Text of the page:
Don’t you just hate being afraid of things? Fear can be so limiting. Wouldn’t it be great if we could learn how to be completely fearless?
Er, not so fast. Yes, fear is our foe when it paralyzes us and keeps us from doing things we want to do. But fear can also be a solo traveler’s best friend.
You’ve heard that expression “Keep your friends close, and your enemies closer,” right? There might just be something to that when it comes to fear and solo travel.
Fear Helps Us Grow
You know how self-help gurus often challenge you to “do something that scares you every day”? Facing one’s fears every day sounds exhausting to me, so I wouldn’t go that far, but the theory in general is sound. Stepping outside our comfort zone is scary. But every time we face down one of our fears and act anyway, we grow a little bit more. And without fear, there would be no opportunity for courage.
What is it about solo travel that scares you? Is it the idea of navigating a strange place all alone? Is it the difficulty of communicating in a country where you don’t speak the language? Is it talking to strangers? Is it eating alone in restaurants?
Whatever it is about solo travel that you fear, find others who have done that thing and learn all you can from them, then do it yourself. There is no more triumphant feeling in the world than overcoming your own fears.
I’ve always looked at people like they’re crazy when they tell me how “brave” I am for traveling alone. I don’t think of myself as brave, nor do I think you need to be brave to travel alone–if you stick to what’s comfortable. But in some cases, they may be right. Traveling alone in the U.S. is easy for me, but every time I travel to a country where I don’t speak the language, my stomach starts to feel like a fish flopping around on the beach.
I have this fear (rational or irrational, it doesn’t matter) that I might not be able to communicate my needs once I get there, and my overactive imagination starts to run through all the resulting bad scenarios, like not being able to convey if I’m sick, or getting hopelessly lost. . .or starving to death because I can’t order anything edible in a restaurant. (Okay, maybe my imagination is a little melodramatic.)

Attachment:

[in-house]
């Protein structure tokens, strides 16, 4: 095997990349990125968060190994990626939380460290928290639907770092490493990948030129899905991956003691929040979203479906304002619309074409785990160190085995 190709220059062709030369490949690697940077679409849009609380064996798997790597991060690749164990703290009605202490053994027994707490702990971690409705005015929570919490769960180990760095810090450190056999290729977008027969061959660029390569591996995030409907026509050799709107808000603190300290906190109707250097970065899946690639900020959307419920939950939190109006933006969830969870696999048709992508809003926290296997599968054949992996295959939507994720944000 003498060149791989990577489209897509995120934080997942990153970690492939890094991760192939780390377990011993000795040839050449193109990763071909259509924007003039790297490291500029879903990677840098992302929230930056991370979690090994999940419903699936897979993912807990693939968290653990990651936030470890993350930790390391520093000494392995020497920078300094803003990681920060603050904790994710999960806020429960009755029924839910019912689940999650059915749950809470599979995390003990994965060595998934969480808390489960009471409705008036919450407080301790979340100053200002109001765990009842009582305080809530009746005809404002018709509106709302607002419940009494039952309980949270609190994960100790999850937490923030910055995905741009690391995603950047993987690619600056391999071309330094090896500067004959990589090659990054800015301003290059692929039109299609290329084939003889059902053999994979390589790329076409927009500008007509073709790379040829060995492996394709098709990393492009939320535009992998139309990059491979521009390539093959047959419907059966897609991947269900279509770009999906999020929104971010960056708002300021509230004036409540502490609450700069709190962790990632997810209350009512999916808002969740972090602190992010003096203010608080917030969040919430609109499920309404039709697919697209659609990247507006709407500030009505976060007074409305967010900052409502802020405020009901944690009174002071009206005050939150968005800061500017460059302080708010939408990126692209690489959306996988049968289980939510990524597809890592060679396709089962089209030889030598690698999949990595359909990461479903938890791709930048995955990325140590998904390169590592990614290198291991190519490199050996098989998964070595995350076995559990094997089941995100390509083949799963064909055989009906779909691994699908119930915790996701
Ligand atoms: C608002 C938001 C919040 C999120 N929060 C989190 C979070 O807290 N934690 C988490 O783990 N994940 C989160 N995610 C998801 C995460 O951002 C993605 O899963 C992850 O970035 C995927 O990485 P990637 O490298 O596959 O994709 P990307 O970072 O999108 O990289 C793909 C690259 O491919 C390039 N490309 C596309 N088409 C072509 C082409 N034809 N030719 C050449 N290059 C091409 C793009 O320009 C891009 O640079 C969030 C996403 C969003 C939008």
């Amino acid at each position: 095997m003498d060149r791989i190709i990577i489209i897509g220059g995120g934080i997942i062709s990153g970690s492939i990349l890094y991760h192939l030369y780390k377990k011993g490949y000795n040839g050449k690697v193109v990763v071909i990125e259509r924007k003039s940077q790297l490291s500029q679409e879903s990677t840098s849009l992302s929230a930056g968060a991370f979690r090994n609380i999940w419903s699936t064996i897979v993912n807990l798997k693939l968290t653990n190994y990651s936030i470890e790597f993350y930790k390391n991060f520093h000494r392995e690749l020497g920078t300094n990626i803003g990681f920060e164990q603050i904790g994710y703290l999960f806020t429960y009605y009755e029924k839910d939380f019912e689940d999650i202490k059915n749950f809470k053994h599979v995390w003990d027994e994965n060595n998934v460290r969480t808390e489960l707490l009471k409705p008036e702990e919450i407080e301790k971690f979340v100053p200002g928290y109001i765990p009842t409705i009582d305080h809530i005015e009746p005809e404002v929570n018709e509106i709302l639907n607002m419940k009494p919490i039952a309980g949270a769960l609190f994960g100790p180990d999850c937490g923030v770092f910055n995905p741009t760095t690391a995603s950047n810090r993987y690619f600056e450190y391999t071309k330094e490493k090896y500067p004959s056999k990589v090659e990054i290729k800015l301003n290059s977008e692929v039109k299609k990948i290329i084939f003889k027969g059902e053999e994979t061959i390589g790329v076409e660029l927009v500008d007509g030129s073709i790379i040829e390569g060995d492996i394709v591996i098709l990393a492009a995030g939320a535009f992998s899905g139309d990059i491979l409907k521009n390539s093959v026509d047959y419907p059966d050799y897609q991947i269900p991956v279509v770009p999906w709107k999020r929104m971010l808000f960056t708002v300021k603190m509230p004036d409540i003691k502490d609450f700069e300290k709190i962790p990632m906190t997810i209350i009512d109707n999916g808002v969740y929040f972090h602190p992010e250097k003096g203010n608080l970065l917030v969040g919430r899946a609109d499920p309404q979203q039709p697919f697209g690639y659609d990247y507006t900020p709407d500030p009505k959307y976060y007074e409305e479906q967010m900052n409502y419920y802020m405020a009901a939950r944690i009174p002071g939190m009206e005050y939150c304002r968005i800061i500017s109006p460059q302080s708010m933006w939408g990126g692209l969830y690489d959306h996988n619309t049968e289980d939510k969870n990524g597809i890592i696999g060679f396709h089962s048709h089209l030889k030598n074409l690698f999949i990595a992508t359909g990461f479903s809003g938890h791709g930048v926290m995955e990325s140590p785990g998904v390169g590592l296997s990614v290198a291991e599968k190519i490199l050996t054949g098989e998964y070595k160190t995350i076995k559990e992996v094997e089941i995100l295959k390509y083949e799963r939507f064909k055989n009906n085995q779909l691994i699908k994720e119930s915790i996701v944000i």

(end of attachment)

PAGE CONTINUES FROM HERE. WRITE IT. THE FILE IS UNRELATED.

Of course, none of those things have ever come true. But I had to face my fears to find that out, didn’t I? Did I say “Oh well, I can never travel to France, because I don’t speak French”? No!
But because of my fear of not being able to communicate in a foreign country, I always make sure I learn a couple dozen essential phrases in the native language whenever I travel overseas. I quickly learned that’s all you really need. And the locals really appreciate the effort.
I cannot tell you the pride I still feel over being able to order food in French in Paris and in Spanish in Madrid and Barcelona. Or how pleased I was to be able to help two Americans who didn’t speak a word of Spanish get on the correct train and find their seats, because I could speak just enough Spanish to ask the right questions of the station attendant. They acted as though I saved them from a burning building. Talk about a confidence-booster!
Fear keeps us safe
On the surface, you might take that to mean that fear keeps us at home, on our couches, in our living rooms, safe from the “big scary world out there”. I don’t mean that at all. I’m not talking about the paralyzing fear I referenced above that prevents us from acting. That kind of fear is our foe, remember?
No, I mean that a healthy amount of fear gives us a healthy amount of caution—it’s that “spidey sense” in our lizard brains that alerts us to danger. It’s how much more acute our hearing is when we’re walking down a dark street at night, listening for the footsteps of somebody walking too fast toward us. It’s the way we notice other people around us, if they’re standing too close or seem to be paying too much attention to our bags.
There’s this saying “There’s safety in numbers”. While that is sometimes true, I think sometimes, being with a group just gives us a false sense of security. I’ve heard more than one person express shock that they were pickpocketed when they were traveling with friends. They swear they never noticed anyone near them.
Well, of course they didn’t, they were probably too busy talking to their friends and not paying attention to what was going on around them. But when you travel alone, you notice what’s going on around you. You notice when someone is standing in your personal space. You have to. There’s no one else to watch your back.
My first day in Madrid, I was walking around Puerta del Sol with my backpack on my back while waiting for my room to be ready. It was very crowded with people, which naturally makes me wary of thieves. My spidey sense started tingling. I glanced over my shoulder a couple of times and saw a woman walking a little too close behind me. I got a bad vibe off her.
So I stopped and turned to look at her. She stopped and turned away from me at the same time and pretended to be digging around in her purse for something. I walked past her, in the direction we’d just come from. She didn’t follow me (because that would have been too obvious, right?), but when I did finally get into my room at the hotel, I found a slash mark on my backpack that hadn’t been there before. I know she did it, and I know I stopped her in the act, just by being a little paranoid in a crowd.
So we can think of fear as our enemy, but I prefer to think of it as a “frenemy” who always keeps me on my toes and pushes me to grow.
What do you think? Have you learned to embrace fear as a solo traveler?